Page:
“With my announcement today, we’re going to continue to stabilize markets and decrease the prices at a time when the actions of other countries have caused such volatility,” President Joe Biden said at a White House event.
The Biden administration said the petroleum reserve has 400 million barrels of oil, which is more than half full and can withstand another drawdown. The reserve is at its lowest level since 1984 and the administration approved a record release of 180 million barrels earlier this year to avoid a supply crisis after sanctions were imposed on Russia.
The decision to release more oil was made about two weeks after OPEC agreed to a cut in the production of oil globally and took Russia’s side.
The OPEC+ alliance agreed to lower its daily output by two million barrels on Oct. 5, the largest production cut since 2020.
The decision to lower production rates for November amounts to a 0.7-0.8 million barrel a day cut to “actual supply given that most member countries are already producing below their individual quota levels,” said Shin Kim, head of oil supply and production analytics, S&P Global Commodity Insights.
Some experts view Biden’s choice as a political move ahead of midterm elections on Nov. 8. Gas prices serve as a barometer of inflation for many consumers since they encounter them every few days.
Gasoline prices reversed course recently after a 14-week decline.
The national average fell by $0.07 compared to a week ago and is selling for $3.87 a gallon, said Patrick De Haan, head of petroleum analysis, GasBuddy, a Boston-based provider of retail fuel pricing information and data.
There are five states with average gas prices falling by $0.20 a gallon from a week ago – California, Oregon, Wisconsin, Washington and Alaska, he said. Several other states have seen $0.10 weekly declines, including of Michigan, Nevada, Indiana, Ohio, Arizona, Illinois and Wyoming.
The White House should focus on the need for more refining capacity, especially since many refiners in the U.S. are older and in need of repairs, said De Haan.
Increasing the production of oil will not curb the issues of volatile oil prices and the focus should be on finding “incentives at boosting refining capacity- certainly more capacity means more breathing room for challenges, and lower prices,” he tweeted. “It would help our prices and our allies.”
The additional releases of oil from the emergency reserve will not impact the price of oil, De Haan said.
“Further SPR releases won’t have a significant impact on oil prices,” he tweeted. “However, further SPR sales certainty raise my concern level about energy security. Currently SPR levels aren’t comfortable, but tolerable. If the SPR declined to under 300-350 million barrels, eesh.”
The release of crude oil will “likely not help in lowering retail gasoline prices, or do so only marginally” and the policy is not sensible, Brian Milne, product manager, editor, and analyst at DTN, told MarketWatch.
Biden said the rapid rise of crude oil and gasoline prices began with Russia’s invasion of Ukraine in February.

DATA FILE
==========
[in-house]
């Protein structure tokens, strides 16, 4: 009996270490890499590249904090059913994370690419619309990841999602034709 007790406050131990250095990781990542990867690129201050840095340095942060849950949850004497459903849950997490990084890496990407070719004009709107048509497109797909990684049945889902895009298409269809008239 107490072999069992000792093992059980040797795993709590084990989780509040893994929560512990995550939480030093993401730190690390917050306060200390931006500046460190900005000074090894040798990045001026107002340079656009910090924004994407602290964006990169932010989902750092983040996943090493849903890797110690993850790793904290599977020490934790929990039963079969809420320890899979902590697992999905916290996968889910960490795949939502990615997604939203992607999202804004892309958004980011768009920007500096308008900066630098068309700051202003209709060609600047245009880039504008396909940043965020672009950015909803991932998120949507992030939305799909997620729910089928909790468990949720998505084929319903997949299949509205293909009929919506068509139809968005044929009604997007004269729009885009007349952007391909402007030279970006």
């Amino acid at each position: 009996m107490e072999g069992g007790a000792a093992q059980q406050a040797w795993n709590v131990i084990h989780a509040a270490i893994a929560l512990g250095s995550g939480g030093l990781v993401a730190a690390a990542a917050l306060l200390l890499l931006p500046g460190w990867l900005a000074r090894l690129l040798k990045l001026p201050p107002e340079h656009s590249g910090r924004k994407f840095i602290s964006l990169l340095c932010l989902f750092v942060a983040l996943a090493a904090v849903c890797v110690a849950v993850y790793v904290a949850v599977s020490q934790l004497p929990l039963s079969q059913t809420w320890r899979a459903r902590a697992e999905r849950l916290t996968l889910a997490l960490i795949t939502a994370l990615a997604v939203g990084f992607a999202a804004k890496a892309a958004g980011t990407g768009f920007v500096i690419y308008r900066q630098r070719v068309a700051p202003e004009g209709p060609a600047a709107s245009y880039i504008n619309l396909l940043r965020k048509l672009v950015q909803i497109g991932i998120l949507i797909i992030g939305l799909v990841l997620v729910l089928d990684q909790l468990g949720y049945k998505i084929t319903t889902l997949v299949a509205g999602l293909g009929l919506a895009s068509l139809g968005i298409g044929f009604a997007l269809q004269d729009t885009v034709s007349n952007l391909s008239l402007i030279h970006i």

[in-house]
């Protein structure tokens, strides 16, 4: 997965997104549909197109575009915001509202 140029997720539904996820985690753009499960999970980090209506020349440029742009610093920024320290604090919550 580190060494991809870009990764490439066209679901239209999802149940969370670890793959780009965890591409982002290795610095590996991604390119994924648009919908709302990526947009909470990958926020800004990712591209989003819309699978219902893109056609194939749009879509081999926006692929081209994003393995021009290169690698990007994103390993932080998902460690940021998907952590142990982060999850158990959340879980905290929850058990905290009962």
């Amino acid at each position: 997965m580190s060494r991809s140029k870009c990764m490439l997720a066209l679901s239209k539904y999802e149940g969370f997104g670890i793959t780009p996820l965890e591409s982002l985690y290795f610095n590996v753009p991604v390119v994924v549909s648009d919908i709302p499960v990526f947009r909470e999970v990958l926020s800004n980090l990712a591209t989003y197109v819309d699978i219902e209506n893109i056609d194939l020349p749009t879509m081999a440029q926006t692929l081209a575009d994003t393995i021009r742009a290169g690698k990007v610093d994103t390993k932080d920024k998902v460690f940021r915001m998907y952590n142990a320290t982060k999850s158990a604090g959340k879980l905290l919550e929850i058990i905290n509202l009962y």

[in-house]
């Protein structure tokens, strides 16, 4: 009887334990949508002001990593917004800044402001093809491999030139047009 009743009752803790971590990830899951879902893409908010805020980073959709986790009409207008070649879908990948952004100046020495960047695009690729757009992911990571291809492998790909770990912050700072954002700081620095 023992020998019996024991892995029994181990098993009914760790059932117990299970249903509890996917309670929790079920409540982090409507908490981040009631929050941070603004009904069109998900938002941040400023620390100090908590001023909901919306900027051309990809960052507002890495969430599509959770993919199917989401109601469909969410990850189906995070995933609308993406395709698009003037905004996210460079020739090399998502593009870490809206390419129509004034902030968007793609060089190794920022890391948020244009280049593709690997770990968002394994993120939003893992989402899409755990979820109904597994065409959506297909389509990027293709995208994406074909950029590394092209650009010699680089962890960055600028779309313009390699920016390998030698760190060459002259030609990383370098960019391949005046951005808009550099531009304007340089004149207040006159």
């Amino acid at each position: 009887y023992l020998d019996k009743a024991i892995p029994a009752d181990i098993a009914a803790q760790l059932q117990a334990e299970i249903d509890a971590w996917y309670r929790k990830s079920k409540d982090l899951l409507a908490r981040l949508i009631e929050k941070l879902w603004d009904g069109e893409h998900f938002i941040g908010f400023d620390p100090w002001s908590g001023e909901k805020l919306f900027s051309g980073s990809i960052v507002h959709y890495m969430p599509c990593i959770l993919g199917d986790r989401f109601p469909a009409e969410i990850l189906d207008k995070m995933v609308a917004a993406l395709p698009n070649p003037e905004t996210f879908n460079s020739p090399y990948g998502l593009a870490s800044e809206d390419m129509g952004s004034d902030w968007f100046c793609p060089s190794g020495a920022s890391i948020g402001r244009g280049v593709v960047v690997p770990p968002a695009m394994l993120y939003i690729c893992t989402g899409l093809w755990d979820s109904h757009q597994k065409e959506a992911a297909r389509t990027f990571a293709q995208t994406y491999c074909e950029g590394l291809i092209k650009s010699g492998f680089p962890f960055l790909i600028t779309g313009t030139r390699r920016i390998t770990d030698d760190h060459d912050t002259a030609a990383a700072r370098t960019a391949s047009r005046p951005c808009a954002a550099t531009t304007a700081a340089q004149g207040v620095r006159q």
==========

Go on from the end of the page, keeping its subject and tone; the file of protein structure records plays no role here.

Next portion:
Since oil prices reached their peak, they have declined by 30% or $1.15 a gallon, Biden noted.
“Gas prices have come down, and they continue to come down again,” he said. “They’re now down more than 27 cents a gallon in Wisconsin this past week, 27 cents in Oregon, 16 cents in Ohio, 25 cents in Nevada, 17 cents in — in Indiana in just the last 10 days.”
The President also said U.S. oil companies and refiners along with retailers selling gasoline should invest in production from their record-setting profits instead of allocating the money to repurchase their stock.
When U.S. crude oil prices or West Texas Intermediate (WTI) reach $70 a barrel, Biden plans to begin to replenish reserve stocks since oil companies can generate a profit and the taxpayers can still afford to pay for gasoline. The U.S. benchmark price was trading at $85 on Wednesday.
$100 Oil Could Occur Soon
Goldman Sachs estimates that the price for Brent oil will likely reach $110 a barrel during the fourth quarter after the decision made by OPEC+ as inventories will decline.
“As we have long argued, the oil market’s buffers (stocks and spare capacity) remain critically low, and higher prices remain the key viable, long-term solution to increased inventories in the short-term and higher supply capacity medium-term,” said Damien Courvalin, the head of energy research at Goldman Sachs. “This is consistent with our view that long-term shortages require short-term surpluses -with the market now instead facing large deficits in coming months.”
Morgan Stanley said the lower production will push Brent crude oil prices back to $100 a barrel.
“Notwithstanding demand concerns, the combined impact of OPEC+’s production cut and the EU embargo in Russia’s production suggests a tighter oil market ahead,” Morgan Stanley analyst Martijn Rats wrote in a report. “With our tighter balances, we suspect that Brent will find its way to $100 a barrel quicker than we estimated before.